Written by: Lindy Taverner
Wildlife crime history was recently set in Malawi with not one, but two unprecedented court rulings – the first ever conviction of an individual dealing in rhino horn and, in a separate case, the first ever policemen to be convicted for wildlife trafficking.
Malawi was recently named as a ‘country of primary concern’ for its role as a major transit hub in the illegal ivory trade in a recent report published by TRAFFIC and ETIS (Elephant Trade Information System), alongside Togo, Malaysia and Singapore.
The Department of National Parks & Wildlife have been working alongside other government agencies and its supporting NGOs have responded with several initiatives including the country’s first specialised wildlife crime investigation units. The Amendment Bill for the National Parks and Wildlife Act is also expected to come to Parliament in the next few weeks which will further strengthen penalties and act as a deterrent for would-be wildlife criminals.
In neighboring Tanzania, the Ministry of Natural Resources and Tourism has set up a dedicated wildlife crime unit. It operates with the National and Transnational Serious Crimes Investigation Unit (NTSCIU) and partners with the PAMS Foundation.
The NTSCIU is responsible for arresting several notorious ivory smugglers over the last year, including the infamous elephant poacher “Shetani,” aka “The Devil,” Boniface Matthew Mariango, and the “Queen of Ivory,” Yang Feng Glan.
Malawi’s law enforcement agencies are emulating the same model as the NTSCIU, leading intelligence-led operations targeting buyers and high level traders in urban areas, followed by thorough and professional case preparation and prosecution.
Whilst Malawi’s sentences are not yet as high as in Tanzania, it is a big step in the right direction. As recently as last year, $40 was previous average fine for ivory trafficking and there were no prison sentences for police. Co-operation and intelligence sharing between Tanzania and Malawi is paying off.
Wayne Lotter, co-founder of PAMS Foundation says, “The public private partnership between Malawi Police Services and Lilongwe Wildlife Trust (LWT) has been performing remarkably well considering how relatively short it has been functional. It really is proving to be the best model for combatting the illegal wildlife trade in source countries, with measurable improvements being shown within months wherever it is implemented”.
The newly convicted rhino horn trafficker in Malawi, Vwi Given Haiwa, is a 35 year old businessman from Ntaja village in the Machinga District. He had bought the horn from poachers who had killed the rhino in Liwonde National Park in February this year. Haiwa who is named on the Interpol Red List, was charged with dealing in a government trophy (a rhino horn) and was sentenced to eight years in prison with no option of a fine by Zomba’s Chief Resident Magistrate, Her Worship Agnes Patemba.
Eastern Region Prosecuting Officer for the Malawi Police Service, Dickens Mwambazi, who worked on the Haiwa case said, “these days those illegally trading in wildlife products must understand that, whatever their standing, they can expect punishments that befit what is a very serious crime. This is the first time ever that someone in Malawi has been convicted of dealing in rhino horn, and eight years is not an insignificant time to spend behind bars.”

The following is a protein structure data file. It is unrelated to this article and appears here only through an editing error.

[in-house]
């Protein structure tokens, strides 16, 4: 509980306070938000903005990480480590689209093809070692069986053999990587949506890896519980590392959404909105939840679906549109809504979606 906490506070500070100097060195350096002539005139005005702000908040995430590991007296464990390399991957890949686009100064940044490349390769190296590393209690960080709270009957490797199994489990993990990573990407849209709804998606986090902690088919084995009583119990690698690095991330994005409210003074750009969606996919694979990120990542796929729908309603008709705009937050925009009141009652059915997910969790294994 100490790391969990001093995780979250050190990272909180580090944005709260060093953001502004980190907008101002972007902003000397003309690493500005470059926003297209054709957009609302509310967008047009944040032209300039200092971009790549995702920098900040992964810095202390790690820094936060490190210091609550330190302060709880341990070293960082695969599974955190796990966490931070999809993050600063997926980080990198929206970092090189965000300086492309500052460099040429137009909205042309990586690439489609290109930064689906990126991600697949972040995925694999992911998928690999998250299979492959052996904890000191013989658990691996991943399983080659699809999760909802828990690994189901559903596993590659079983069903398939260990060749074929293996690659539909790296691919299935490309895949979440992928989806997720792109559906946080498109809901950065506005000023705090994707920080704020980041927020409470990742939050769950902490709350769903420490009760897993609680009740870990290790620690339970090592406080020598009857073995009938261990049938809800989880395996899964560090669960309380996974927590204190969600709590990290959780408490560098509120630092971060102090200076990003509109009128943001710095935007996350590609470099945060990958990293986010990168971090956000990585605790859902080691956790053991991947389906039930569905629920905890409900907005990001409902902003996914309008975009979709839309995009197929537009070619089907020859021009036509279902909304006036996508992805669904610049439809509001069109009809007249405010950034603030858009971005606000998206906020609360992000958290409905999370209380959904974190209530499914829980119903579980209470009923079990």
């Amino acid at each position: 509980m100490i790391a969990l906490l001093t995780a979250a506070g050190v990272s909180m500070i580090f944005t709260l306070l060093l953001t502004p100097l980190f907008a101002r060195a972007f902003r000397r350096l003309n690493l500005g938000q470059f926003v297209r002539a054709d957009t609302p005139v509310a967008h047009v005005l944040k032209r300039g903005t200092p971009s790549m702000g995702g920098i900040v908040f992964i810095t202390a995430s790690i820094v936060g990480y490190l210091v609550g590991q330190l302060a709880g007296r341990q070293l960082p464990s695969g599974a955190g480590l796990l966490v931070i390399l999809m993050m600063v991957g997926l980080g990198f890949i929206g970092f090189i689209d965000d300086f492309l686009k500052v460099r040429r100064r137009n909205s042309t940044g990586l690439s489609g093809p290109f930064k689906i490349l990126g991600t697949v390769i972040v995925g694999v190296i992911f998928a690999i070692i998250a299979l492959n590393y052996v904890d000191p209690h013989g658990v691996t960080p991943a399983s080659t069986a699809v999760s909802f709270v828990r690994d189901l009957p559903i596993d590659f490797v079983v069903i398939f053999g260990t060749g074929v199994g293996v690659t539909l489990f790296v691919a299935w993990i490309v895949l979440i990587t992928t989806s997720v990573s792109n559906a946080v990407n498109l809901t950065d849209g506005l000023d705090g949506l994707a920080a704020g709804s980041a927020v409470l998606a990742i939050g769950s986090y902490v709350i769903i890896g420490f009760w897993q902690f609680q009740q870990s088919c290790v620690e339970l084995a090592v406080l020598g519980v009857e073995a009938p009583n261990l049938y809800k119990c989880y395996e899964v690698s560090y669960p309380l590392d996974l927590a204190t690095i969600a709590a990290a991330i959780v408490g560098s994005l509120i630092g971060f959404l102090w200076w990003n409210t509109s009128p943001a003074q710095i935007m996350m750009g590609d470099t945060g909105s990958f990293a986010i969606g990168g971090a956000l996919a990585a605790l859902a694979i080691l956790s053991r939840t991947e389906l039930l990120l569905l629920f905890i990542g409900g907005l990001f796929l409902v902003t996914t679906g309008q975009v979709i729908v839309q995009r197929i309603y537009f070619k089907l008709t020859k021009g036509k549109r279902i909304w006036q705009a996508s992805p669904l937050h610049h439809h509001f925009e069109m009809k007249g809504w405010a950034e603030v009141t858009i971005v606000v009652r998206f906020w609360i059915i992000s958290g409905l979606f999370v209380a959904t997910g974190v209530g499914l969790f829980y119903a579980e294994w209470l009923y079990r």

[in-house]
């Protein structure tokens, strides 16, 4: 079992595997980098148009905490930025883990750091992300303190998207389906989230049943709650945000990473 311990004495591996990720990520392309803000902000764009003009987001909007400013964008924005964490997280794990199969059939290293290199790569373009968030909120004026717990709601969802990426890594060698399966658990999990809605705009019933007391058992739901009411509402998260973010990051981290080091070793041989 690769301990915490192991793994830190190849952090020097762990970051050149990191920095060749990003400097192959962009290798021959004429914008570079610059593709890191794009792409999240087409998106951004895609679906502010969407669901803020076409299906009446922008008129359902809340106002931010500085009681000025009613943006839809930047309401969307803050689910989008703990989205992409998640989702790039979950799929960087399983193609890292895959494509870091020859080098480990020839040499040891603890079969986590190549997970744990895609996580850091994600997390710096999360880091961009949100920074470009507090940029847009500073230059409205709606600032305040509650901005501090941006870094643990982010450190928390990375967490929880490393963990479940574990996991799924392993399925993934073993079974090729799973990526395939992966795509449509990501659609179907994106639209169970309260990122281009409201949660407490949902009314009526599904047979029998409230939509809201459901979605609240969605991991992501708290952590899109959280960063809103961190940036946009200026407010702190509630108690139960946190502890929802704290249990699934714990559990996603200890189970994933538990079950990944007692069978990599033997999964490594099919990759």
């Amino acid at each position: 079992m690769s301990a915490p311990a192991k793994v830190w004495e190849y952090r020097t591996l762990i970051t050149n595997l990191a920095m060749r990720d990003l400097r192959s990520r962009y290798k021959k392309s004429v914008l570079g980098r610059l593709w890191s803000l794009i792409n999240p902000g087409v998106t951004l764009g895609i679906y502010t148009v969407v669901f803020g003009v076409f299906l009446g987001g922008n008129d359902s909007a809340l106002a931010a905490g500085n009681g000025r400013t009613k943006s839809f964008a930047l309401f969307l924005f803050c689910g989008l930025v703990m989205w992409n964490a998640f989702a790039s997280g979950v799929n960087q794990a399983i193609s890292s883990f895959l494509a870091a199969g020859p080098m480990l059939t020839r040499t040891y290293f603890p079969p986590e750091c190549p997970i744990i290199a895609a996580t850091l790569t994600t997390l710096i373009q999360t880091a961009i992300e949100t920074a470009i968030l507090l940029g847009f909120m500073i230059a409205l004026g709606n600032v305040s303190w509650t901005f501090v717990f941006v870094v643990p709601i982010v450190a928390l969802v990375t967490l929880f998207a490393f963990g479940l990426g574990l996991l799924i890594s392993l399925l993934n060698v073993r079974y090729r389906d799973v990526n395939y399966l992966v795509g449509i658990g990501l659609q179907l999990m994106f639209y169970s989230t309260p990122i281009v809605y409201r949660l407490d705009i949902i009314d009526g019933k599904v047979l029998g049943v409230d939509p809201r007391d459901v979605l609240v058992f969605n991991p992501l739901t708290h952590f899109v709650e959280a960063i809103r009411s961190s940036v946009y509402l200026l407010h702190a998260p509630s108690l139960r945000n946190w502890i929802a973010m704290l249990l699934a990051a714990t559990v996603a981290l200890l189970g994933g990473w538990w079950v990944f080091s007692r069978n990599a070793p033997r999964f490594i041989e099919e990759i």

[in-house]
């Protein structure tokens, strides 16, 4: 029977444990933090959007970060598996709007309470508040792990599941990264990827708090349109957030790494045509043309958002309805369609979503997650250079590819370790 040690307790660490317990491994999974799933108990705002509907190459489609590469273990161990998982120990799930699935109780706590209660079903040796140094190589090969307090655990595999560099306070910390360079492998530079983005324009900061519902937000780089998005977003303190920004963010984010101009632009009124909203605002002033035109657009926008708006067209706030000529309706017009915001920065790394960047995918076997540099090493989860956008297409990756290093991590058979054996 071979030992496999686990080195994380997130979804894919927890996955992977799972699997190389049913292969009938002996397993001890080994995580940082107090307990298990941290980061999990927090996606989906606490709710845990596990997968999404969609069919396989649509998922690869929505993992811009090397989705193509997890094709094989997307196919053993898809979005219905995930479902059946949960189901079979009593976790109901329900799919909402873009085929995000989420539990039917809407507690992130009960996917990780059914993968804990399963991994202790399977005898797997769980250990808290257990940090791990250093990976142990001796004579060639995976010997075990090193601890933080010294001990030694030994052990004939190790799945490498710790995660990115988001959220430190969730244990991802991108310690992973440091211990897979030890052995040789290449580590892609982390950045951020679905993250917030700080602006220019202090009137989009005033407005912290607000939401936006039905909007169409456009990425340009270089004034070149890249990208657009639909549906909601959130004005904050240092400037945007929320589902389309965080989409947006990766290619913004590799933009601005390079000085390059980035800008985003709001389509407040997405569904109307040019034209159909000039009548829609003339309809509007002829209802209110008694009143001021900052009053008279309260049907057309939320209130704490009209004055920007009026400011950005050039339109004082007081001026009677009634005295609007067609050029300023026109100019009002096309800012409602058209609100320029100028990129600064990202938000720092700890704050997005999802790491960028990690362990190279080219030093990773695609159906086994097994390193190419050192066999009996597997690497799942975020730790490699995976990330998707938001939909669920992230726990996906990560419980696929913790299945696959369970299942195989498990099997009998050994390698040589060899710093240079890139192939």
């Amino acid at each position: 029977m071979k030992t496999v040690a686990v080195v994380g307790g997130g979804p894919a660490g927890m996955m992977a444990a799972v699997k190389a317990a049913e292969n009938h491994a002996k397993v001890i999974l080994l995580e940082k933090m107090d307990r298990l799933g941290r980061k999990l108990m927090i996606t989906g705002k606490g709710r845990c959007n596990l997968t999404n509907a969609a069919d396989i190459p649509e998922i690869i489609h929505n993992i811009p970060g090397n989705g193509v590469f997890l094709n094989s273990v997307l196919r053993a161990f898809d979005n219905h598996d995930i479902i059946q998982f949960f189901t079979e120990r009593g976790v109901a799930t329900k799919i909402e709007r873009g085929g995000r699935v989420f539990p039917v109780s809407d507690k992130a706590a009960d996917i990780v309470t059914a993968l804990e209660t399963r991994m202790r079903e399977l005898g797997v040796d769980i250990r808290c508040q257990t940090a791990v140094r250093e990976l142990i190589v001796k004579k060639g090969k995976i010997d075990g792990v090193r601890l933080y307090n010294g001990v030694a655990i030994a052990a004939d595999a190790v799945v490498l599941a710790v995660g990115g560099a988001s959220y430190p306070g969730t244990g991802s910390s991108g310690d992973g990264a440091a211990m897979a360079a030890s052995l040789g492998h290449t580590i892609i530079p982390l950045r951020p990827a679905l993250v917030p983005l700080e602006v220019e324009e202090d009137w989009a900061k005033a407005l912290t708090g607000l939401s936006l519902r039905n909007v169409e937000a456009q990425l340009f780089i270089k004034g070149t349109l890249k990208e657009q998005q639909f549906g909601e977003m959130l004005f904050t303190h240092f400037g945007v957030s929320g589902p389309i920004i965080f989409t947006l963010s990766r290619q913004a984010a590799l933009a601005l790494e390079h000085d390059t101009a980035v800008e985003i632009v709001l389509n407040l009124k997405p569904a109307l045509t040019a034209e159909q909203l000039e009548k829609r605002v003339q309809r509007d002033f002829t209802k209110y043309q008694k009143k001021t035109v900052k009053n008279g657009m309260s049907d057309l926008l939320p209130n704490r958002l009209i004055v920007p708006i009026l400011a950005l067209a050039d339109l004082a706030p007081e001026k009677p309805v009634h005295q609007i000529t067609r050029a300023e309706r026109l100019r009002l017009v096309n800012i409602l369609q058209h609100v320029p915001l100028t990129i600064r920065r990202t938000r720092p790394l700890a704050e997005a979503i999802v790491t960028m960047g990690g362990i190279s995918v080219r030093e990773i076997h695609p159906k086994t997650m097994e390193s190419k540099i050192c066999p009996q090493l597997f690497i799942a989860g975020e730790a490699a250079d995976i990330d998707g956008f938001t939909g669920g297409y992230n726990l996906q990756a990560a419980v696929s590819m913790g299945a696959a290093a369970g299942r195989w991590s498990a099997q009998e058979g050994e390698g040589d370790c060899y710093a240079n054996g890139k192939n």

Meanwhile at Lilongwe Magistrates Court, four men including two police officers were convicted for the possession of 14 pieces of ivory weighing 27.5kg. Sgt Nelson Pinganjira, 35 years old from Lilongwe, Emmanuel Makoza, 37 years old from Vge. Kanjerengo, T/A Zulu, Mchinji and William Banda, 37 years old from Nthunduwala, T/A Kawamba, Kasungu, each received four years in prison. Sgt Reuben Kaunda, aged 35 years from Nkhotakhota, was sentenced to 3.5 years in prison. The officers were allegedly helping to escort ivory and acted as both drivers and middlemen.
Tommy Mhango from Lilongwe Wildlife Trust said, “For too long in Malawi, you could expect to walk away from court with a nominal fine if you were convicted of illegal wildlife trade. Nowadays it is not just poachers but also traffickers that run the risk of being locked up in Malawi’s prisons for many years. The government and judiciary are to be commended on how they have handled two challenging cases involving high level traders and government officials.”
He continued, “These cases are further examples of the hard work and collaboration between government agencies and supporting NGO’s that are working together to tackle wildlife crime in Malawi.”
Lotter of PAMS Foundation said further, “the potential of the multi-agency intelligence-led approach to help address wildlife trade is far greater than any other approach, apart from the demand disappearing. In Tanzania for example, after 6 years of worst levels anywhere, in year 7 there was a turnaround within twelve months of an estimated 2/3 reduction (6-7000 elephants). At a local project scale, since 2011, there have been dramatic improvements within months.”
Malawi’s black rhino population currently stands at less than 30 and there are just 5000 black rhinos left in the world, down from an estimated 65,000 in 1970, due to poaching to satisfy demand for rhino horn in Eastern markets such as China and Vietnam. Demand for ivory has similarly resulted in unsustainable poaching of Africa’s elephants, with the recent Great Elephant Census estimating a 30% decline in the last 7 years.
The successes in Tanzania and Malawi demonstrate how a well-managed intelligence-led approach to endangered species protection offers an efficient and cost-effective solution to the urgent issue of wildlife security.